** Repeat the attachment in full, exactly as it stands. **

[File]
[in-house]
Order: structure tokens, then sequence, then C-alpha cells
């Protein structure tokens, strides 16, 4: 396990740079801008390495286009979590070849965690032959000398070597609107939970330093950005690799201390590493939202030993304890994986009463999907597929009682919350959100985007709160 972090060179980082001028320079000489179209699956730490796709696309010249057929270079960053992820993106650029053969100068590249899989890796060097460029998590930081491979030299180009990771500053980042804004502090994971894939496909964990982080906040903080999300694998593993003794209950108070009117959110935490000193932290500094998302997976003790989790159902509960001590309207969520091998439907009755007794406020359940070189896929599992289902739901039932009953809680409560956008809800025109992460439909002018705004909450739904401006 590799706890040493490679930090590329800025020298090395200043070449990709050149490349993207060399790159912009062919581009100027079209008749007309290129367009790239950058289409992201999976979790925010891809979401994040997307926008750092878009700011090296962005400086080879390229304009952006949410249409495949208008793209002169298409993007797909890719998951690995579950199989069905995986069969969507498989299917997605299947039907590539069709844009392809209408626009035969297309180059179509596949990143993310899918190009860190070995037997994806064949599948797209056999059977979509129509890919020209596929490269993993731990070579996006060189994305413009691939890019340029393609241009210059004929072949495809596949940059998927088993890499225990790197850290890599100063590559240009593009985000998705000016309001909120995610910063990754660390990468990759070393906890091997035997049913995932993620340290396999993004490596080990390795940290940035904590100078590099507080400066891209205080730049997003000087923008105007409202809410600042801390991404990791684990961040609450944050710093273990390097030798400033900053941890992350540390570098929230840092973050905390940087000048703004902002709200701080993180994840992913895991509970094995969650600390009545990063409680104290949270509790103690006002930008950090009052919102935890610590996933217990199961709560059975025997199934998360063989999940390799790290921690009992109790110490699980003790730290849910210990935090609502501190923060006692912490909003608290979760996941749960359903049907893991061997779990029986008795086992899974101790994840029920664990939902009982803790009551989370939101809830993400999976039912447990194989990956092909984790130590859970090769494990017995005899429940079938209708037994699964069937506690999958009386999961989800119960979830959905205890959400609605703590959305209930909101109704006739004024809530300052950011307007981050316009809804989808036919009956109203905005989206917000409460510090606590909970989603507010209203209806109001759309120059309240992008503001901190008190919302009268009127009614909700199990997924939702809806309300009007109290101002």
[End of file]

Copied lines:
[in-house]
Order: structure tokens, then sequence, then C-alpha cells
């Protein structure tokens, strides 16, 4: 396990740079801008390495286009979590070849965690032959000398070597609107939970330093950005690799201390590493939202030993304890994986009463999907597929009682919350959100985007709160 972090060179980082001028320079000489179209699956730490796709696309010249057929270079960053992820993106650029053969100068590249899989890796060097460029998590930081491979030299180009990771500053980042804004502090994971894939496909964990982080906040903080999300694998593993003794209950108070009117959110935490000193932290500094998302997976003790989790159902509960001590309207969520091998439907009755007794406020359940070189896929599992289902739901039932009953809680409560956008809800025109992460439909002018705004909450739904401006 590799706890040493490679930090590329800025020298090395200043070449990709050149490349993207060399790159912009062919581009100027079209008749007309290129367009790239950058289409992201999976979790925010891809979401994040997307926008750092878009700011090296962005400086080879390229304009952006949410249409495949208008793209002169298409993007797909890719998951690995579950199989069905995986069969969507498989299917997605299947039907590539069709844009392809209408626009035969297309180059179509596949990143993310899918190009860190070995037997994806064949599948797209056999059977979509129509890919020209596929490269993993731990070579996006060189994305413009691939890019340029393609241009210059004929072949495809596949940059998927088993890499225990790197850290890599100063590559240009593009985000998705000016309001909120995610910063990754660390990468990759070393906890091997035997049913995932993620340290396999993004490596080990390795940290940035904590100078590099507080400066891209205080730049997003000087923008105007409202809410600042801390991404990791684990961040609450944050710093273990390097030798400033900053941890992350540390570098929230840092973050905390940087000048703004902002709200701080993180994840992913895991509970094995969650600390009545990063409680104290949270509790103690006002930008950090009052919102935890610590996933217990199961709560059975025997199934998360063989999940390799790290921690009992109790110490699980003790730290849910210990935090609502501190923060006692912490909003608290979760996941749960359903049907893991061997779990029986008795086992899974101790994840029920664990939902009982803790009551989370939101809830993400999976039912447990194989990956092909984790130590859970090769494990017995005899429940079938209708037994699964069937506690999958009386999961989800119960979830959905205890959400609605703590959305209930909101109704006739004024809530300052950011307007981050316009809804989808036919009956109203905005989206917000409460510090606590909970989603507010209203209806109001759309120059309240992008503001901190008190919302009268009127009614909700199990997924939702809806309300009007109290101002």